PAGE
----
Illinois Supreme Court Overturns Appellate Court Decision Setting the Maximum Amount of Recovery Allowed Against a Self-Insured Rental Car Company

The Illinois Supreme Court has overturned the Illinois Appellate Court decision regarding the cap on self-insured rental car companies. The Supreme Court reversed a $600,000 judgment against Enterprise Rent-A-Car’s Chicago area’s subsidiary.

The Supreme Court ruled that self-insured rental car companies are liable for a maximum of $100,000 toward all injured parties in a rental car crash.

The decision of the Supreme Court was unanimous. In 2007, a crash in which an Enterprise vehicle was involved, injured at least two individuals. Enterprise paid $75,000 to two of the people involved in the crash. Enterprise argued that it had responsibility  to pay only an additional $25,000 allowed under the cap to the plaintiff.

The First District Appellate Court decision was overturned when a Cook County Circuit Court judge entered a $600,000 default judgment against Donald Artley and Enterprise Rent-A-Car. Artley was driving an Enterprise vehicle rented by another person.

Deshawn Nelson and Artley were driving together in the Enterprise vehicle, but it was rented by another person. Nelson filed his complaint against Artley in the Circuit Court of Cook County in January 2010 alleging that the crash caused his right femur to fracture. During a May 2010 prove-up hearing, the $600,000 default judgment was entered against Artley.

Then, one month later, Nelson initiated a citation proceedings against Enterprise to collect on the judgment.

Enterprise originally argued it was not responsible for any payments after the crash, arguing that Artley had stolen the vehicle from the woman who was authorized to rent it. Enterprise ultimately waived that defense.

Enterprise instead asserted that it was responsible only for $100,000 per occurrence under Illinois state law. Since at that time Enterprise had already paid $75,000 to the other people involved in this crash, it argued that just $25,000 remained to be paid to Nelson.

In September 2011, Nelson petitioned the court for a turnover order for the full $600,000 plus interest and costs. He argued that Enterprise retained a risk up to $2 million in third-party liabilities per occurrence because it opted to self-insure under state regulations.

In the 11-page decision filed by the Illinois Supreme Court, it stated that there were three ways for a rental-car company to satisfy proof-of-insurance requirements under the Illinois Vehicle Code. The rental company can file motor vehicle liability bonds with the Illinois Secretary of State, file certain insurance forms provided by that office or get a certificate of self-insurance issued by the state’s Department of Insurance.

The former two options, under Sections 9-103 and 9-105 of the code, require the company to be able to pay at least $100,000 in collisions, but the Vehicle Code doesn’t specify the amount required for self-insured companies under Section 9-102.

In a 2005 decision by the Illinois Appellate Court, Third District, in the case of Fellhauer v. Alhorn, the majority held that self-insurers are subject to the same upper limits on liability as those who get their proof-of-insurance in the other two ways – $100,000.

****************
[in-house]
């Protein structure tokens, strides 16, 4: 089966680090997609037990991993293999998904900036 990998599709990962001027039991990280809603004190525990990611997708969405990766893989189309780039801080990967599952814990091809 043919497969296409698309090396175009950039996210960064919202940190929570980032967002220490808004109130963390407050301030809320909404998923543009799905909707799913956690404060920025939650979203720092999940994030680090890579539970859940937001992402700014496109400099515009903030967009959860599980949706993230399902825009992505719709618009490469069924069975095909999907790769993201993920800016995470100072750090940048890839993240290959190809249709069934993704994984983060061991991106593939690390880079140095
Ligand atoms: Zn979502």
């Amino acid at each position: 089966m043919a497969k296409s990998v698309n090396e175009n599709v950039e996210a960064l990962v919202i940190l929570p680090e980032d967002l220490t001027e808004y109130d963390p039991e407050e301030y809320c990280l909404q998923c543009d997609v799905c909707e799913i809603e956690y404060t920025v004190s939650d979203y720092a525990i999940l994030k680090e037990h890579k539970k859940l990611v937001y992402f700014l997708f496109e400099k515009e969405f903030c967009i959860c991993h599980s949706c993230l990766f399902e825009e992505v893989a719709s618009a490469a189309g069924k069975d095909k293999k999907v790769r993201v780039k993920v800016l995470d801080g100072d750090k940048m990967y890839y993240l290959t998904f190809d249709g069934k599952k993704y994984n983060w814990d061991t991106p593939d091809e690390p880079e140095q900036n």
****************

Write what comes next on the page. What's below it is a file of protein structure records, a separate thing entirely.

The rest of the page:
The Circuit Court judge in this case, following the Fellhauer decision, granted the turnover petition in May 2010, but limited the amount to the remaining $25,000.

The Fellhauer decision has been in place for a decade, Justice Karmeier wrote without any modifications by the legislature.

“Fellhauer stood unquestioned, and the legislature allowed the relevant provisions of the Vehicle Code to remain in effect, as written, without change throughout this period.” The majority in this opinion added that the purpose of the three “proof-of-financial responsibility” options under the Vehicle Code is not to prove the ability to fully satisfy judgments.

“Rather, it is merely proof of the ability to provide some base-level of financial coverage where otherwise there would be none. That base-level coverage is therefore the standard by which self-insurers’ liability must be gauged.”

“Under the result reached by the appellate court, the ability of persons injured in accidents involving rental cars to recover from the cars’ owner would become a lottery. Two otherwise identical injured parties could thus face substantially different recovery prospects based solely on the fortuity of which option the rental car company had chosen to satisfy our state’s proof of financial responsibility requirements.”

The Supreme Court opinion stated that “the conclusion it reached was properly followed by the Circuit Court in this case. It should have been followed by the appellate court as well.”

For these reasons, the Illinois Supreme Court reversed the Illinois Appellate Court’s findings and limited the plaintiffs’ recovery to $100,000 as provided by statute.

Nelson v. Artley, No. 118058 (October 8, 2015).

Kreisman Law Offices has been handling truck accident cases, automobile accident cases, bicycle accident cases and nursing home abuse cases for individuals and families who have been injured or killed by the negligence of another for more than 38 years, in and around Chicago, Cook County and its surrounding areas including, Maywood, Naperville, Joliet, Bolingbrook, Crestwood, Park Forest, Forest Park, Park Ridge, Oak Park, Oak Lawn, Bridgeview and Schaumburg, Ill.

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